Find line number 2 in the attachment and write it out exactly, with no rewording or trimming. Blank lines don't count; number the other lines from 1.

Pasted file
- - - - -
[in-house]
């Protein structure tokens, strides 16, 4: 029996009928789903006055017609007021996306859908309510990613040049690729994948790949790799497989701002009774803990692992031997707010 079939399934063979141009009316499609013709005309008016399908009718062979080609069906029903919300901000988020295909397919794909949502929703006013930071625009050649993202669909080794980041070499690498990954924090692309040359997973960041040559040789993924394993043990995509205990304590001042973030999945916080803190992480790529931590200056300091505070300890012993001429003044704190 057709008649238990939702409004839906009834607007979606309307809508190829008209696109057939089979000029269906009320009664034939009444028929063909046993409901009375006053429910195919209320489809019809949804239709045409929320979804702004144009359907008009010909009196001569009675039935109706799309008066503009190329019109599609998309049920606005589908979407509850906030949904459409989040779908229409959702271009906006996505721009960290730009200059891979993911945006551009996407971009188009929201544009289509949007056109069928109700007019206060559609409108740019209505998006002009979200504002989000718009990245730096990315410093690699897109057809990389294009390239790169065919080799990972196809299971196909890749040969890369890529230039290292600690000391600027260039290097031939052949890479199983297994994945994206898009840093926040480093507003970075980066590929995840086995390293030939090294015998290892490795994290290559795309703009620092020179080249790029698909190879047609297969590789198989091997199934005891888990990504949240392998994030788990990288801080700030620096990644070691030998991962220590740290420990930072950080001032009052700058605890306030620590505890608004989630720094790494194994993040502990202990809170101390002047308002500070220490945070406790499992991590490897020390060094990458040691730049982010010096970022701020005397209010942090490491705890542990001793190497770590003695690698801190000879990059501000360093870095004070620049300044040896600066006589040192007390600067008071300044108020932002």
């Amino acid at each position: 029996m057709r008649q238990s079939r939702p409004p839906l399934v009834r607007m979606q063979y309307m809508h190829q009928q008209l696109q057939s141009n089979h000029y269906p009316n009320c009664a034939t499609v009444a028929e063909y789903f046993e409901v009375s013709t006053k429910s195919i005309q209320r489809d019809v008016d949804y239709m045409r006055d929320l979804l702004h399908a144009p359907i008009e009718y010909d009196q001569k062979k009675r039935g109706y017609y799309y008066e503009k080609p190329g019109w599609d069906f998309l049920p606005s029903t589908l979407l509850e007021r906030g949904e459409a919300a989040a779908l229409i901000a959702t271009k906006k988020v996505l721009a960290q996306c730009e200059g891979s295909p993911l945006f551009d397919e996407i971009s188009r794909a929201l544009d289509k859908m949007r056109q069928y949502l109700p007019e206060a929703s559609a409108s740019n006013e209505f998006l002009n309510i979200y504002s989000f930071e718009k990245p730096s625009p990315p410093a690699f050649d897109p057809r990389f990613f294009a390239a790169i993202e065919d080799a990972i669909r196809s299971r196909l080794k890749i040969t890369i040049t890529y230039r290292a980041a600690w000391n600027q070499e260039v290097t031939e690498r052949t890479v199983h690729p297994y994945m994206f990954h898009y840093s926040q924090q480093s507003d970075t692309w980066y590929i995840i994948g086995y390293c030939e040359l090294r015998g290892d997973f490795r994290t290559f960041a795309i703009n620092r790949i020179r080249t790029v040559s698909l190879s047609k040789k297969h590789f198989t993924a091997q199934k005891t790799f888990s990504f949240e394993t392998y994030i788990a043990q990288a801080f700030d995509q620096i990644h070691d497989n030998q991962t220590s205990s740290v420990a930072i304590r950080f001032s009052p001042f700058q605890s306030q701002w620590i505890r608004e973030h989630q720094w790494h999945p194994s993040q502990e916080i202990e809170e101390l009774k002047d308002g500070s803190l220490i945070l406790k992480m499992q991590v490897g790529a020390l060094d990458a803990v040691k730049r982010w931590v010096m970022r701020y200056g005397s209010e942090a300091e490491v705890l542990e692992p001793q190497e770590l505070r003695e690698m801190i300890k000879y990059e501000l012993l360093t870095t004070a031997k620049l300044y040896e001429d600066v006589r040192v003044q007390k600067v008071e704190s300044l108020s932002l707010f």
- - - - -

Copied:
């Protein structure tokens, strides 16, 4: 029996009928789903006055017609007021996306859908309510990613040049690729994948790949790799497989701002009774803990692992031997707010 079939399934063979141009009316499609013709005309008016399908009718062979080609069906029903919300901000988020295909397919794909949502929703006013930071625009050649993202669909080794980041070499690498990954924090692309040359997973960041040559040789993924394993043990995509205990304590001042973030999945916080803190992480790529931590200056300091505070300890012993001429003044704190 057709008649238990939702409004839906009834607007979606309307809508190829008209696109057939089979000029269906009320009664034939009444028929063909046993409901009375006053429910195919209320489809019809949804239709045409929320979804702004144009359907008009010909009196001569009675039935109706799309008066503009190329019109599609998309049920606005589908979407509850906030949904459409989040779908229409959702271009906006996505721009960290730009200059891979993911945006551009996407971009188009929201544009289509949007056109069928109700007019206060559609409108740019209505998006002009979200504002989000718009990245730096990315410093690699897109057809990389294009390239790169065919080799990972196809299971196909890749040969890369890529230039290292600690000391600027260039290097031939052949890479199983297994994945994206898009840093926040480093507003970075980066590929995840086995390293030939090294015998290892490795994290290559795309703009620092020179080249790029698909190879047609297969590789198989091997199934005891888990990504949240392998994030788990990288801080700030620096990644070691030998991962220590740290420990930072950080001032009052700058605890306030620590505890608004989630720094790494194994993040502990202990809170101390002047308002500070220490945070406790499992991590490897020390060094990458040691730049982010010096970022701020005397209010942090490491705890542990001793190497770590003695690698801190000879990059501000360093870095004070620049300044040896600066006589040192007390600067008071300044108020932002």